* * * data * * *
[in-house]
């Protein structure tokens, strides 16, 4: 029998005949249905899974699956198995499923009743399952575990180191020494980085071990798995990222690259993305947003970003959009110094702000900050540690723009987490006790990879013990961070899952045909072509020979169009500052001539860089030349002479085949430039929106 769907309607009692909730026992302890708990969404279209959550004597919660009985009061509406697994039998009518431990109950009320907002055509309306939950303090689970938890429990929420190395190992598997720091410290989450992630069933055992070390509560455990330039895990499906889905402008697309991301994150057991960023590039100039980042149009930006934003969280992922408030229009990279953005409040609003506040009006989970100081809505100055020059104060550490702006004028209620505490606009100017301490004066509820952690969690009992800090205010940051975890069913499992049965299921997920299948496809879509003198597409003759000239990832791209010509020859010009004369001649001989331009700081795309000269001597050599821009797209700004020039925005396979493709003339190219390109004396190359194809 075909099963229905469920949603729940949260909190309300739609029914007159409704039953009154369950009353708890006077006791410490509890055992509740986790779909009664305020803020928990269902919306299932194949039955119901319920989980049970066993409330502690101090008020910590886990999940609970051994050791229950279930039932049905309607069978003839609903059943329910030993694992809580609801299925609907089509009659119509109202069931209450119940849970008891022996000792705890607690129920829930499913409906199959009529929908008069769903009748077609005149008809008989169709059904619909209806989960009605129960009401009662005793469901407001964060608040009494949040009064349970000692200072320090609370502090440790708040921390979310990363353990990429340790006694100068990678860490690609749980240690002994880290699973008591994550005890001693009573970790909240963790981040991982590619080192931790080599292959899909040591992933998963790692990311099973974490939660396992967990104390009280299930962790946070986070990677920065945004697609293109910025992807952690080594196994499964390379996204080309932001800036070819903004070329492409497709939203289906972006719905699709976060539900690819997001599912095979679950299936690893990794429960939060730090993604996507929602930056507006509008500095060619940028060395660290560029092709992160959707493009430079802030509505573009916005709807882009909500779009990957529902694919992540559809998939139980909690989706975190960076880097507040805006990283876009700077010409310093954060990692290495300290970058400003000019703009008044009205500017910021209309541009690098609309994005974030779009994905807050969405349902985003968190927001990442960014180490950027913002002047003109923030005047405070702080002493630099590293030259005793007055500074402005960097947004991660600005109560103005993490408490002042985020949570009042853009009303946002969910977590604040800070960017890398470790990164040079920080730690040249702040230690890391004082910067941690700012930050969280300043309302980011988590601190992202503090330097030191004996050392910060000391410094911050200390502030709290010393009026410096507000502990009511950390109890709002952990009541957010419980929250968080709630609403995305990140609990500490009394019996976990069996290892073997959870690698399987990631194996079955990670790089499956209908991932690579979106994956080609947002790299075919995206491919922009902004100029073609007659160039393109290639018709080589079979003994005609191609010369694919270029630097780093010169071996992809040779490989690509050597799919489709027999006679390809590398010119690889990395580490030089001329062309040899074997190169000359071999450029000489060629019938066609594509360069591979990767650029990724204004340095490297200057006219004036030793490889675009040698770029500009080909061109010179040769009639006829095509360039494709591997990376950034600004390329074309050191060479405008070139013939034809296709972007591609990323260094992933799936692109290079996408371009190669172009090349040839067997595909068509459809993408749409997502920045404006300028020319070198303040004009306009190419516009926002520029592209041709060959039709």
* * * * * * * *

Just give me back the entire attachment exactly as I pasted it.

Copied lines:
[in-house]
């Protein structure tokens, strides 16, 4: 029998005949249905899974699956198995499923009743399952575990180191020494980085071990798995990222690259993305947003970003959009110094702000900050540690723009987490006790990879013990961070899952045909072509020979169009500052001539860089030349002479085949430039929106 769907309607009692909730026992302890708990969404279209959550004597919660009985009061509406697994039998009518431990109950009320907002055509309306939950303090689970938890429990929420190395190992598997720091410290989450992630069933055992070390509560455990330039895990499906889905402008697309991301994150057991960023590039100039980042149009930006934003969280992922408030229009990279953005409040609003506040009006989970100081809505100055020059104060550490702006004028209620505490606009100017301490004066509820952690969690009992800090205010940051975890069913499992049965299921997920299948496809879509003198597409003759000239990832791209010509020859010009004369001649001989331009700081795309000269001597050599821009797209700004020039925005396979493709003339190219390109004396190359194809 075909099963229905469920949603729940949260909190309300739609029914007159409704039953009154369950009353708890006077006791410490509890055992509740986790779909009664305020803020928990269902919306299932194949039955119901319920989980049970066993409330502690101090008020910590886990999940609970051994050791229950279930039932049905309607069978003839609903059943329910030993694992809580609801299925609907089509009659119509109202069931209450119940849970008891022996000792705890607690129920829930499913409906199959009529929908008069769903009748077609005149008809008989169709059904619909209806989960009605129960009401009662005793469901407001964060608040009494949040009064349970000692200072320090609370502090440790708040921390979310990363353990990429340790006694100068990678860490690609749980240690002994880290699973008591994550005890001693009573970790909240963790981040991982590619080192931790080599292959899909040591992933998963790692990311099973974490939660396992967990104390009280299930962790946070986070990677920065945004697609293109910025992807952690080594196994499964390379996204080309932001800036070819903004070329492409497709939203289906972006719905699709976060539900690819997001599912095979679950299936690893990794429960939060730090993604996507929602930056507006509008500095060619940028060395660290560029092709992160959707493009430079802030509505573009916005709807882009909500779009990957529902694919992540559809998939139980909690989706975190960076880097507040805006990283876009700077010409310093954060990692290495300290970058400003000019703009008044009205500017910021209309541009690098609309994005974030779009994905807050969405349902985003968190927001990442960014180490950027913002002047003109923030005047405070702080002493630099590293030259005793007055500074402005960097947004991660600005109560103005993490408490002042985020949570009042853009009303946002969910977590604040800070960017890398470790990164040079920080730690040249702040230690890391004082910067941690700012930050969280300043309302980011988590601190992202503090330097030191004996050392910060000391410094911050200390502030709290010393009026410096507000502990009511950390109890709002952990009541957010419980929250968080709630609403995305990140609990500490009394019996976990069996290892073997959870690698399987990631194996079955990670790089499956209908991932690579979106994956080609947002790299075919995206491919922009902004100029073609007659160039393109290639018709080589079979003994005609191609010369694919270029630097780093010169071996992809040779490989690509050597799919489709027999006679390809590398010119690889990395580490030089001329062309040899074997190169000359071999450029000489060629019938066609594509360069591979990767650029990724204004340095490297200057006219004036030793490889675009040698770029500009080909061109010179040769009639006829095509360039494709591997990376950034600004390329074309050191060479405008070139013939034809296709972007591609990323260094992933799936692109290079996408371009190669172009090349040839067997595909068509459809993408749409997502920045404006300028020319070198303040004009306009190419516009926002520029592209041709060959039709």